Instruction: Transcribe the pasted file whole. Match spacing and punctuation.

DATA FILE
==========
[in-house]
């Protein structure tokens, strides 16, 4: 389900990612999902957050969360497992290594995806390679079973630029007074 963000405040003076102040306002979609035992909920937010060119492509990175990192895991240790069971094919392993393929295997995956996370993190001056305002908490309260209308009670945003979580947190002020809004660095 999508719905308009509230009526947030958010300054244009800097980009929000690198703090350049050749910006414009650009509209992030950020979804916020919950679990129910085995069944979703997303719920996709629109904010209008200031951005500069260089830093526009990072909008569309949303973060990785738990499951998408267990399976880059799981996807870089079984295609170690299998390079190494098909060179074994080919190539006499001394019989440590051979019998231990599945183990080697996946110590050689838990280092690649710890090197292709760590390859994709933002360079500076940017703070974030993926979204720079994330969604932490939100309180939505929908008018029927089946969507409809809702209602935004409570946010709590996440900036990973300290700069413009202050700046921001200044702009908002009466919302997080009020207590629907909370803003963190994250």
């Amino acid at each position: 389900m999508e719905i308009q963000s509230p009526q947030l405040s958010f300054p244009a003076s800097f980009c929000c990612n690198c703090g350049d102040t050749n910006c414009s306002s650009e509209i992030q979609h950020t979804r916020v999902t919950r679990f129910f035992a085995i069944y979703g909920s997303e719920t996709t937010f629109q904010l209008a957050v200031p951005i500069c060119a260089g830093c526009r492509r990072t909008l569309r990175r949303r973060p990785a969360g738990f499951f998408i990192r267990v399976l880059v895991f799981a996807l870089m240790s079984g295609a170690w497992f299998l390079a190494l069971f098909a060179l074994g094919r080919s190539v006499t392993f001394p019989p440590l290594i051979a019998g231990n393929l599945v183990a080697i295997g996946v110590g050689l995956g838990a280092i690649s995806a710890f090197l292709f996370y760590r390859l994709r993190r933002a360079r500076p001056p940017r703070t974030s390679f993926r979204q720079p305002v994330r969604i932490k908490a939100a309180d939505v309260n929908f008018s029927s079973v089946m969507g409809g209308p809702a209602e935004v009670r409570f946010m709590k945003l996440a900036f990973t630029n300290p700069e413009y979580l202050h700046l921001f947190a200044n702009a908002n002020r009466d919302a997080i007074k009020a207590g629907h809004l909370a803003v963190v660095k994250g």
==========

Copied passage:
[in-house]
């Protein structure tokens, strides 16, 4: 389900990612999902957050969360497992290594995806390679079973630029007074 963000405040003076102040306002979609035992909920937010060119492509990175990192895991240790069971094919392993393929295997995956996370993190001056305002908490309260209308009670945003979580947190002020809004660095 999508719905308009509230009526947030958010300054244009800097980009929000690198703090350049050749910006414009650009509209992030950020979804916020919950679990129910085995069944979703997303719920996709629109904010209008200031951005500069260089830093526009990072909008569309949303973060990785738990499951998408267990399976880059799981996807870089079984295609170690299998390079190494098909060179074994080919190539006499001394019989440590051979019998231990599945183990080697996946110590050689838990280092690649710890090197292709760590390859994709933002360079500076940017703070974030993926979204720079994330969604932490939100309180939505929908008018029927089946969507409809809702209602935004409570946010709590996440900036990973300290700069413009202050700046921001200044702009908002009466919302997080009020207590629907909370803003963190994250």
């Amino acid at each position: 389900m999508e719905i308009q963000s509230p009526q947030l405040s958010f300054p244009a003076s800097f980009c929000c990612n690198c703090g350049d102040t050749n910006c414009s306002s650009e509209i992030q979609h950020t979804r916020v999902t919950r679990f129910f035992a085995i069944y979703g909920s997303e719920t996709t937010f629109q904010l209008a957050v200031p951005i500069c060119a260089g830093c526009r492509r990072t909008l569309r990175r949303r973060p990785a969360g738990f499951f998408i990192r267990v399976l880059v895991f799981a996807l870089m240790s079984g295609a170690w497992f299998l390079a190494l069971f098909a060179l074994g094919r080919s190539v006499t392993f001394p019989p440590l290594i051979a019998g231990n393929l599945v183990a080697i295997g996946v110590g050689l995956g838990a280092i690649s995806a710890f090197l292709f996370y760590r390859l994709r993190r933002a360079r500076p001056p940017r703070t974030s390679f993926r979204q720079p305002v994330r969604i932490k908490a939100a309180d939505v309260n929908f008018s029927s079973v089946m969507g409809g209308p809702a209602e935004v009670r409570f946010m709590k945003l996440a900036f990973t630029n300290p700069e413009y979580l202050h700046l921001f947190a200044n702009a908002n002020r009466d919302a997080i007074k009020a207590g629907h809004l909370a803003v963190v660095k994250g």